The amp has a smaller 10" speaker, but don't let that scare you away. The tones here for rock are fantastic.
PLUS: Great British tone, solid construction, especially good for harder styles of rock. Two channels gives you one clean and one overdrive.
DOWNSIDE: The tone might not work with your genre. Also, if you don't care for the colour orange, you might not enjoy the classic design.
Boss Katana 50 Mk II
This amp has been out for a while now but it's totally new to me. I bought one recently and I am loving it. I never thought I would like a solid state amp so much. And usually I shy away from amps that include lots of onboard effects. I prefer to use pedals for effects.
But the more I play this amp the more I love the tone! I originally purchased this for rehearsals because I wanted something that was very light weight. Something I can throw in the car or even walk the five blocks to our rehearsal studio with. This thing really is that light.
But now I'm thinking of using it for gigs. So far the only on-board effect I really use is the spring reverb -- which is a digital reproduction of spring reverb, though one would never know as it sounds so authentic. I have created a Katana "patch" that matches my Fender Deluxe quite well, and I use my pedal board for overdrive and other effects.
After spending a lot of time getting it to sound as much as possible like my Fender, I realized that I didn't need to. The inherent tone of this amp is great to begin with. I set it on the "Clean" channel, pull down some of the mids, dial in the reverb and that's it.
And it's a bargain at only $300 or so! The 50 watt version is plenty loud to play in a band. They do make a 100 watt version but I'm not sure most of us would need it.
PLUS: Good tone especially considering it's a solid state amp with digital reverb. It's very light weight and inexpensive!
DOWNSIDE: It might not fit your ego since we are all still so obsessed with needing to have "tube" amps.
Fender Princeton Reverb
If you want to go even smaller than the above tube amps, but you still want a classic Fender sound, this is the amp for you. You might look at this little guy in your local guitar store and think, "that's too small." But try it out first. You'll be surprised.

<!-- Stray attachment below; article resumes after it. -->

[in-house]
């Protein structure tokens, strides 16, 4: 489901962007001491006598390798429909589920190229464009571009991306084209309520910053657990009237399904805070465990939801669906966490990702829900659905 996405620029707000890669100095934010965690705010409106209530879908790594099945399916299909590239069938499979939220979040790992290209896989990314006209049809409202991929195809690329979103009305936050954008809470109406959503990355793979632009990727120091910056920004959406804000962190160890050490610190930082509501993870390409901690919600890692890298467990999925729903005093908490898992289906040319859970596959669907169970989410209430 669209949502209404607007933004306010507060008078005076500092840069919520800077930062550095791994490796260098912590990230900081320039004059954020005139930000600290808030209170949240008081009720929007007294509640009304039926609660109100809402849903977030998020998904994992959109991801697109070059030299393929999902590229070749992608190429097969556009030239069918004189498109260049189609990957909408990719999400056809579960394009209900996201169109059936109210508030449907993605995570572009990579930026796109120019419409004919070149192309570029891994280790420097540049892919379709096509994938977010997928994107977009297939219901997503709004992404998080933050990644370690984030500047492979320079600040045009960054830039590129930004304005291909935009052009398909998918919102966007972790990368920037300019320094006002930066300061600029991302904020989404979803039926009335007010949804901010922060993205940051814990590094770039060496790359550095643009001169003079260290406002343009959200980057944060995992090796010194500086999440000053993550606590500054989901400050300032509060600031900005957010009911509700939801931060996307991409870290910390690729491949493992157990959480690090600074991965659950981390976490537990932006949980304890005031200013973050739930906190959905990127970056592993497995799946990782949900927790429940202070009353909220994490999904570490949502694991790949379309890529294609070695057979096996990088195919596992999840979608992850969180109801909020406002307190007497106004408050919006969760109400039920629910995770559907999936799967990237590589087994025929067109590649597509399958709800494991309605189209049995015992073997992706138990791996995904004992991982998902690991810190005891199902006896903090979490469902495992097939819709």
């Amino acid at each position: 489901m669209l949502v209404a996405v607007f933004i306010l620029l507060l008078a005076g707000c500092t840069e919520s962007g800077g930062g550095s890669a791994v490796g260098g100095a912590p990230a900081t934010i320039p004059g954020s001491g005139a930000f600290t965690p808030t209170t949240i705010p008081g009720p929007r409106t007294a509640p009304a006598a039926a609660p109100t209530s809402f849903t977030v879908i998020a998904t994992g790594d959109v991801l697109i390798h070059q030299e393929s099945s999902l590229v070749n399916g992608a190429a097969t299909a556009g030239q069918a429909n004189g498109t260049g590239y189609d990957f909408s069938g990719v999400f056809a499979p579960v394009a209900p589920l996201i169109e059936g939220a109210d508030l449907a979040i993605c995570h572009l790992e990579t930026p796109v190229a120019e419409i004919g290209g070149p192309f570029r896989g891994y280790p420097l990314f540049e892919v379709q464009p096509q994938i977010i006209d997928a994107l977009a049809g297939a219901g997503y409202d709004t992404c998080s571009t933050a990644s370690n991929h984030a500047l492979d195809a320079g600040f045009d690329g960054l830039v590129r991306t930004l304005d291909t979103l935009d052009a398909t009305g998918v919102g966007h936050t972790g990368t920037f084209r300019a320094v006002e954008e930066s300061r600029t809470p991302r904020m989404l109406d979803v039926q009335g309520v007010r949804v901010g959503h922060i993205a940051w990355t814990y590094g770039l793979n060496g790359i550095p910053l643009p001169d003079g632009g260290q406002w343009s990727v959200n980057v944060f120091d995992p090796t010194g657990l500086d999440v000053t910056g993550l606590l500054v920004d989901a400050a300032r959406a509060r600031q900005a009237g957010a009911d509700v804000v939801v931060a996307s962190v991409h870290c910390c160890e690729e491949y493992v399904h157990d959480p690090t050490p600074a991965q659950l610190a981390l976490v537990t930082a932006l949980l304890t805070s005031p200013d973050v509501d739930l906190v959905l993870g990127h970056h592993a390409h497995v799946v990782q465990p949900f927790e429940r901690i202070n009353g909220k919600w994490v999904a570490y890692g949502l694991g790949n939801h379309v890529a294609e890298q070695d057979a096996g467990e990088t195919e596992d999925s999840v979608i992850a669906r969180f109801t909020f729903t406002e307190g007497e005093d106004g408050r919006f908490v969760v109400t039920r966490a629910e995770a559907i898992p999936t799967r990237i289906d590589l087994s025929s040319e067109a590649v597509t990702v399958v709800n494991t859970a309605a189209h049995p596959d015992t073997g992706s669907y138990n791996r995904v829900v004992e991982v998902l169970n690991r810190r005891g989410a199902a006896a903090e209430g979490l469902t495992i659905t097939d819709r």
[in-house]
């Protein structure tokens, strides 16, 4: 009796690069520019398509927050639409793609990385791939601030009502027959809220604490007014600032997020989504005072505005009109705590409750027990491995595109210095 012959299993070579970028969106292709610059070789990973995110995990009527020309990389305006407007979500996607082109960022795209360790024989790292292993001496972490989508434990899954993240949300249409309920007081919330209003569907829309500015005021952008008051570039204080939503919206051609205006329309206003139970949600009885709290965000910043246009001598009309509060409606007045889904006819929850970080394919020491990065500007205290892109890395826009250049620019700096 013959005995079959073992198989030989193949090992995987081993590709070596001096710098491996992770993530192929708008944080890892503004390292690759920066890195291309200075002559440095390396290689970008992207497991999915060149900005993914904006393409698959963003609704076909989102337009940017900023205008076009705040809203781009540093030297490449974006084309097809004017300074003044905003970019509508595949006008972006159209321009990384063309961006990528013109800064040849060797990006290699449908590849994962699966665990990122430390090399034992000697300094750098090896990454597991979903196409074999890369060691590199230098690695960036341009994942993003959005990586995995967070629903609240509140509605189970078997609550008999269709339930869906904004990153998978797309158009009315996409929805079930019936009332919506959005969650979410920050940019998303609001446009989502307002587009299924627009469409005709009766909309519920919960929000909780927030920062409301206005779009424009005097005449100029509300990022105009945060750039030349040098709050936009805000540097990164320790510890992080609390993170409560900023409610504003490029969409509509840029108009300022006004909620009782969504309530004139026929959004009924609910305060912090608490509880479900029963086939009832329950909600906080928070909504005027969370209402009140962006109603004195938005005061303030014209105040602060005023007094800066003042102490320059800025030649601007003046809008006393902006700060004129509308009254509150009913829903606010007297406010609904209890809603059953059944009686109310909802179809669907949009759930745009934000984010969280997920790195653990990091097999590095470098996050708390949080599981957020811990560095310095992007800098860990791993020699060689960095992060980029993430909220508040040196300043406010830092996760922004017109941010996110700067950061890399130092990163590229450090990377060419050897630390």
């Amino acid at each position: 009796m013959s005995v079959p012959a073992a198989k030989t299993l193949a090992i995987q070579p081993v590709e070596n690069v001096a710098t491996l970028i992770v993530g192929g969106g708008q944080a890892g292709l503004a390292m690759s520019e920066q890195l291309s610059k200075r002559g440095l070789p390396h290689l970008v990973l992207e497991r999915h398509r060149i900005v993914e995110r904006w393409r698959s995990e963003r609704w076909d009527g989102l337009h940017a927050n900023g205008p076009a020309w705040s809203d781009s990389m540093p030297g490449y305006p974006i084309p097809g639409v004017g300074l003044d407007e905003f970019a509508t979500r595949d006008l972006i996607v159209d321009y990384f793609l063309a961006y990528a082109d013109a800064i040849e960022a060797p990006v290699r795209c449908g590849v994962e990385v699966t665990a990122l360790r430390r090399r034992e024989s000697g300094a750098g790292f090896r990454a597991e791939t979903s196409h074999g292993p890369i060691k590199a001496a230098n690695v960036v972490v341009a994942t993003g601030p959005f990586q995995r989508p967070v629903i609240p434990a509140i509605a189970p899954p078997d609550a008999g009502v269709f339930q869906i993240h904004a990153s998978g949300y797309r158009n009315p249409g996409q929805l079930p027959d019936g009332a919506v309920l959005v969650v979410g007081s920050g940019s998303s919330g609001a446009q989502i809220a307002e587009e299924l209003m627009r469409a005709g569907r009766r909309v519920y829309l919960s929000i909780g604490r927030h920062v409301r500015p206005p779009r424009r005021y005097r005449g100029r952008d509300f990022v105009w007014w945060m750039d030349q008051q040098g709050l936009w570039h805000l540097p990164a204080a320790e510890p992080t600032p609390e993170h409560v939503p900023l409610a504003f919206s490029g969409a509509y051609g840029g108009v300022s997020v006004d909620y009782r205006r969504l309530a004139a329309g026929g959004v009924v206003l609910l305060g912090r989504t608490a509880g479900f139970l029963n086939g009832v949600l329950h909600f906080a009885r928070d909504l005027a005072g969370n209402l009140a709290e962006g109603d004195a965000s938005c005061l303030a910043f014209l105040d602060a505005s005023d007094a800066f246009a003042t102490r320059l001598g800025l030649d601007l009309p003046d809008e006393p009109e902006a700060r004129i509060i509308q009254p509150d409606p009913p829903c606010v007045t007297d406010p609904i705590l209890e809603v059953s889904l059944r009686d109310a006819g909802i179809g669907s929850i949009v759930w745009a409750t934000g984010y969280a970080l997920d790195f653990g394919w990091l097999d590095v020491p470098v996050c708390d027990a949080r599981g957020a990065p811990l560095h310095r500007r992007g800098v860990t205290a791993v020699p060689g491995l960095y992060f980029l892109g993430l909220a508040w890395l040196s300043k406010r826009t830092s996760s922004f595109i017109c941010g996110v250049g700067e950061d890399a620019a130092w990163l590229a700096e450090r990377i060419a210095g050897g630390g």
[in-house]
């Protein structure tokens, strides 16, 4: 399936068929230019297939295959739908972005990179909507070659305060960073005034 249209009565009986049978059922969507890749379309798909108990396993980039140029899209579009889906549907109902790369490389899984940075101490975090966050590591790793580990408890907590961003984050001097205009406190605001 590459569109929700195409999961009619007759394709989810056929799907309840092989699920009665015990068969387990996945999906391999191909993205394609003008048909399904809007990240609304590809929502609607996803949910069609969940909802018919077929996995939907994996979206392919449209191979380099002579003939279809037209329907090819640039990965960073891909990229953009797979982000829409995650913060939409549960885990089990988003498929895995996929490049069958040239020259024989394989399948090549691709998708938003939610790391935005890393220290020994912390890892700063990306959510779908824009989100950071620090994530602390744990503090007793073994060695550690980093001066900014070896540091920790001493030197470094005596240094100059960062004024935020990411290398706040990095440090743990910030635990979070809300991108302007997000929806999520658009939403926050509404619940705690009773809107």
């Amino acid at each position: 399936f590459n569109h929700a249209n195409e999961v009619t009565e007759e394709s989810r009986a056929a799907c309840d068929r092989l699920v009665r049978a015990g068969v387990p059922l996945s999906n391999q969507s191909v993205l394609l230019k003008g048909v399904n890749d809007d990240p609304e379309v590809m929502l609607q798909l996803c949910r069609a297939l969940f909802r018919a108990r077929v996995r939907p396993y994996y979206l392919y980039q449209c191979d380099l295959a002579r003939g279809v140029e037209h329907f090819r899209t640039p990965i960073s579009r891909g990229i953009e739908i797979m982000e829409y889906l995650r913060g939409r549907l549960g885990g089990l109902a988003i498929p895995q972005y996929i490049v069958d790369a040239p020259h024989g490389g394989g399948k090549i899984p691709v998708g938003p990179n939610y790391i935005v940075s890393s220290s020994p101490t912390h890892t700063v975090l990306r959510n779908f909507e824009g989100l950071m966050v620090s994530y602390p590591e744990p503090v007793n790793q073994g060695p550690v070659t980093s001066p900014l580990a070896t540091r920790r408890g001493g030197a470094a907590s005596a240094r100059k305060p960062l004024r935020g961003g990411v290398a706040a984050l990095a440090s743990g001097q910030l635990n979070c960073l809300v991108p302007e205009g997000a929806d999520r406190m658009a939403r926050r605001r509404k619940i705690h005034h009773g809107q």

And depending on the genre of music you play, this might be the perfect amp for you. (It certainly seems to work great for Chris Stapleton) Plus it's easy to carry!
The Princeton has a long history and it has been used on countless famous recordings. Another advantage is that when you need to replace the tubes, you don't have to replace so many, thus saving yourself some money.
Similar to the Deluxe Reverb, the Princeton comes in a few different flavours, including both "blackface" and "silverface" varieties. Most of which come with a 10" speaker, as was the standard back in the day. But now you even get a "Chris Stapleton" version that includes a larger 12" speaker. As the story goes, Stapleton had his vintage Princeton altered to fit the 12".
PLUS: Classic Fender tone in a smaller package. Great tone for recording sessions.
DOWNSIDE: Would not be loud enough for some genres of music.
Hand-wired Boutique Amp Equivalents
I don't want to recommend any specific amps here that I haven't personally played, so I was struggling to put my recommendation behind any of the other amps that are out there -- and I am sure there are more then the above.
So here's one more extra suggestion, though this one is for those of you who might have the money to do it as these will be more expensive.
One of the downsides of all the above amps is that they are more expensive to repair because they are all built using modern PC-board technology. If something goes wrong, it can likely be repaired but it will take longer and therefore cost more. And in some cases, it just won't be worth repairing at all.
But a hand-wired amp is much easier to repair. All the wiring is done "point to point" and a repair technician can easily open the thing up and see what's wrong at a glace.
The downside is that hand-wired amps are far more expensive to manufacture because someone needs to actually hand wire each part.
Still, if you have the money, you can actually buy hand-wired versions of the Princeton, and many boutique makers will create hand-wired versions of just about any famous amp design. Try asking around at the guitar shops in your neighborhood and you may even get to buy a great amp from a local producer.